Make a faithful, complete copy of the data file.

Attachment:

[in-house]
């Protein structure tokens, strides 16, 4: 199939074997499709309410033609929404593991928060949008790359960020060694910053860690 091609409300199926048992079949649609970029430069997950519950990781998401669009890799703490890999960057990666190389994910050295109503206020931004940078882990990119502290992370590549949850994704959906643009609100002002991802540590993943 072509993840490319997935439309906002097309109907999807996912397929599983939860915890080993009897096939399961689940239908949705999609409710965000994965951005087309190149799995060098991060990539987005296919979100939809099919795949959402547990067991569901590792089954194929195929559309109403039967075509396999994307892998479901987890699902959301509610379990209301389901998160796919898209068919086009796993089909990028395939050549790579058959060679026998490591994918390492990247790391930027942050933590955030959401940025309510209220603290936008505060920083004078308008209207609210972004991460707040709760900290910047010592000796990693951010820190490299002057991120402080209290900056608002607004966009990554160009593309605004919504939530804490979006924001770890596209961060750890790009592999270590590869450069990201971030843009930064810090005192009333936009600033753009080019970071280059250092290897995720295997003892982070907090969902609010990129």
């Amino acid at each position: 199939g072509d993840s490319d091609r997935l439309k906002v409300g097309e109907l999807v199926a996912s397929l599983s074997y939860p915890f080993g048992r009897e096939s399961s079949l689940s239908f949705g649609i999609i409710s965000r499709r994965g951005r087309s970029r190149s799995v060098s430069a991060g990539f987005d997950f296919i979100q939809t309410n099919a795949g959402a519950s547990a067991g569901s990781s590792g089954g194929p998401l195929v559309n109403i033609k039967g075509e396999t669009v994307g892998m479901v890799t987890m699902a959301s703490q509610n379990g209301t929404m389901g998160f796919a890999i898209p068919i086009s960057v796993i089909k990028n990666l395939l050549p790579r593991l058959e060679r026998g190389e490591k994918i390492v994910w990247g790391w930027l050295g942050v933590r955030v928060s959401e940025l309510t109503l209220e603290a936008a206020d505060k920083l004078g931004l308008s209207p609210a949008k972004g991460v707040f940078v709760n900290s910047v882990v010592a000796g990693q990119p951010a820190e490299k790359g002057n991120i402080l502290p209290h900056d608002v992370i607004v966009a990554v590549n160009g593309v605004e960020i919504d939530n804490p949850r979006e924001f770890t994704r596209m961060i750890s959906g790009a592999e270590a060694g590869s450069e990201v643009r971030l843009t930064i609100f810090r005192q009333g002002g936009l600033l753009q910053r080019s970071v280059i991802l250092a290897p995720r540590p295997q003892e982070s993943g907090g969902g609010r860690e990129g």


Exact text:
[in-house]
């Protein structure tokens, strides 16, 4: 199939074997499709309410033609929404593991928060949008790359960020060694910053860690 091609409300199926048992079949649609970029430069997950519950990781998401669009890799703490890999960057990666190389994910050295109503206020931004940078882990990119502290992370590549949850994704959906643009609100002002991802540590993943 072509993840490319997935439309906002097309109907999807996912397929599983939860915890080993009897096939399961689940239908949705999609409710965000994965951005087309190149799995060098991060990539987005296919979100939809099919795949959402547990067991569901590792089954194929195929559309109403039967075509396999994307892998479901987890699902959301509610379990209301389901998160796919898209068919086009796993089909990028395939050549790579058959060679026998490591994918390492990247790391930027942050933590955030959401940025309510209220603290936008505060920083004078308008209207609210972004991460707040709760900290910047010592000796990693951010820190490299002057991120402080209290900056608002607004966009990554160009593309605004919504939530804490979006924001770890596209961060750890790009592999270590590869450069990201971030843009930064810090005192009333936009600033753009080019970071280059250092290897995720295997003892982070907090969902609010990129």
């Amino acid at each position: 199939g072509d993840s490319d091609r997935l439309k906002v409300g097309e109907l999807v199926a996912s397929l599983s074997y939860p915890f080993g048992r009897e096939s399961s079949l689940s239908f949705g649609i999609i409710s965000r499709r994965g951005r087309s970029r190149s799995v060098s430069a991060g990539f987005d997950f296919i979100q939809t309410n099919a795949g959402a519950s547990a067991g569901s990781s590792g089954g194929p998401l195929v559309n109403i033609k039967g075509e396999t669009v994307g892998m479901v890799t987890m699902a959301s703490q509610n379990g209301t929404m389901g998160f796919a890999i898209p068919i086009s960057v796993i089909k990028n990666l395939l050549p790579r593991l058959e060679r026998g190389e490591k994918i390492v994910w990247g790391w930027l050295g942050v933590r955030v928060s959401e940025l309510t109503l209220e603290a936008a206020d505060k920083l004078g931004l308008s209207p609210a949008k972004g991460v707040f940078v709760n900290s910047v882990v010592a000796g990693q990119p951010a820190e490299k790359g002057n991120i402080l502290p209290h900056d608002v992370i607004v966009a990554v590549n160009g593309v605004e960020i919504d939530n804490p949850r979006e924001f770890t994704r596209m961060i750890s959906g790009a592999e270590a060694g590869s450069e990201v643009r971030l843009t930064i609100f810090r005192q009333g002002g936009l600033l753009q910053r080019s970071v280059i991802l250092a290897p995720r540590p295997q003892e982070s993943g907090g969902g609010r860690e990129g």